CNN was hardest hit in '04
As cable news stretches its wings and budgets to cover the tsunami story, year-end Nielsen ratings show a general decline in viewership compared with 2003, a year when viewers flocked to news nets for coverage of the invasion of Iraq.
Declines were steepest at CNN, which lost 22% of its primetime audience compared with 2003, followed by MSNBC, which lost 16%; CNBC, down 13%; and CNN’s Headline News, 11%.
Buoyed by election-year coverage that stole ratings wins from the networks, Fox was the only cable news outlet to keep losses in the single digits (2%). In primetime, FNC rang in more viewers than CNN, Headline News, CNBC and MSNBC combined.
Fox also claimed 11 of the top 12 cable news shows, led by “The O’Reilly Factor,” “Hannity & Colmes” and “The Fox Report With Shepard Smith.” CNN’s “Larry King Live” came in at sixth and “NewsNight With Aaron Brown” at No. 13.
Fox averaged 1.67 million viewers in primetime compared with CNN’s 855,000, MSNBC’s 374,000, Headline News’ 212,000 and CNBC’s 161,000.
For measurement purposes, Nielsen Media Research ends its year on Dec. 26, which means it includes the first day of what’s becoming the second-biggest international story of the year.
The cable news channels poured resources into covering the tsunami, using Reuters, ITN and Associated Press footage while waiting for their own crews and reporters to arrive.
Fox News sent two reporters and crews to the beaches, as did NBC, whose Baghdad reporter, Kevin Sites, had been on vacation in Thailand. CNN had seven reporters in the region: four in Sri Lanka, two in Thailand and one in India.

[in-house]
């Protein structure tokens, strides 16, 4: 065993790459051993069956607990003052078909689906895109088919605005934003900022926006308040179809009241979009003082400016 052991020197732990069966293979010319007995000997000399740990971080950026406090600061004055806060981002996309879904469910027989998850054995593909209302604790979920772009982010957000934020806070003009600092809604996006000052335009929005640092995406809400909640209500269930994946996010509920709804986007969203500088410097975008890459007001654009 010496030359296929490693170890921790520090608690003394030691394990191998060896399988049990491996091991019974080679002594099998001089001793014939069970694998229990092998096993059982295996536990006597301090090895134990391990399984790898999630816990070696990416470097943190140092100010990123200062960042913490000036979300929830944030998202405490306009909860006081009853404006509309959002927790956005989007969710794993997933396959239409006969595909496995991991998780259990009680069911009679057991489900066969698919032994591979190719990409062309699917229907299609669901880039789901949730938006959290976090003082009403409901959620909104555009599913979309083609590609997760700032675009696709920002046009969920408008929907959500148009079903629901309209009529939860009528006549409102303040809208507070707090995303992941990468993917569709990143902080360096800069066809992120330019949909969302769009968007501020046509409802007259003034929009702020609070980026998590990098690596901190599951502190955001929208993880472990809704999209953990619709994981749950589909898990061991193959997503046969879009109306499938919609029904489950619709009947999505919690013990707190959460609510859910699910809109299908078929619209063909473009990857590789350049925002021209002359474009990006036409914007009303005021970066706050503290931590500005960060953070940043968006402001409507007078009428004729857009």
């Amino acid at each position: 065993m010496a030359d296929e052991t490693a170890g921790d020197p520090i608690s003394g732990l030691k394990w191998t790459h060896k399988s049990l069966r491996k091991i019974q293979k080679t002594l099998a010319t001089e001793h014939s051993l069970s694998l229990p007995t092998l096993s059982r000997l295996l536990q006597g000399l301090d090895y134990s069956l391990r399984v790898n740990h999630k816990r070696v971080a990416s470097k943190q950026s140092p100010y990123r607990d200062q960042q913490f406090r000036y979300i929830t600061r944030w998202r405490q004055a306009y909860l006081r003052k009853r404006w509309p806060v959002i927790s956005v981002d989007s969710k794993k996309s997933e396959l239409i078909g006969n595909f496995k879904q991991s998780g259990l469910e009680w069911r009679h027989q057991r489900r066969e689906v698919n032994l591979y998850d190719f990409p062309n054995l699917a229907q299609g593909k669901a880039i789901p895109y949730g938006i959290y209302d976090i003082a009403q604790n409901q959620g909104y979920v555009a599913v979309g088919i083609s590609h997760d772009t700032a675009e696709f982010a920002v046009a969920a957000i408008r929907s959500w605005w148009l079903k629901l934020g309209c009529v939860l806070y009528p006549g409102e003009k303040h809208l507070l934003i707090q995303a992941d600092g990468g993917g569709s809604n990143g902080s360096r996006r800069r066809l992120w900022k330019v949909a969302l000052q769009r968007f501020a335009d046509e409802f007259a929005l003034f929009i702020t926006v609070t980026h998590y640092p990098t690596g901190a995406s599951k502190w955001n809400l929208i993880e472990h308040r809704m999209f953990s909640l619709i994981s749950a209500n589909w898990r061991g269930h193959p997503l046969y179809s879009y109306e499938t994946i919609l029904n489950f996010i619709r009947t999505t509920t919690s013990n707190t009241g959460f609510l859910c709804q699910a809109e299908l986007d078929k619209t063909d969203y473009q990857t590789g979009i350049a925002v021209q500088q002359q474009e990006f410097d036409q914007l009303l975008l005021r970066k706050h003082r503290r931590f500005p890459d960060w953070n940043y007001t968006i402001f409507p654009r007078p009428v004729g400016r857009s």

In broadcast network news, the anchor ratings battle is beginning to look more like a horse race. ABC’s Peter Jennings is making a push to reclaim the ratings lead he lost to NBC’s Tom Brokaw in 1996, but Brokaw’s heir, Brian Williams, isn’t making it easy.
Williams claimed victory in all demographics during the fourth quarter, but Jennings is making inroads, edging out Williams in the key 25-54 demographic in the short week before Christmas.
Jennings trailed Williams by a mere 310,000 viewers in the week before Christmas, down from the 1.34 million viewers he trailed Brokaw a year ago. It was NBC’s smallest margin of victory since August.
“A short holiday week is not indicative of much,” NBC’s Barbara Levin said. “Since Williams has become the anchor, ‘Nightly News’ has an 8% advantage over ABC in the (25-54) demo.”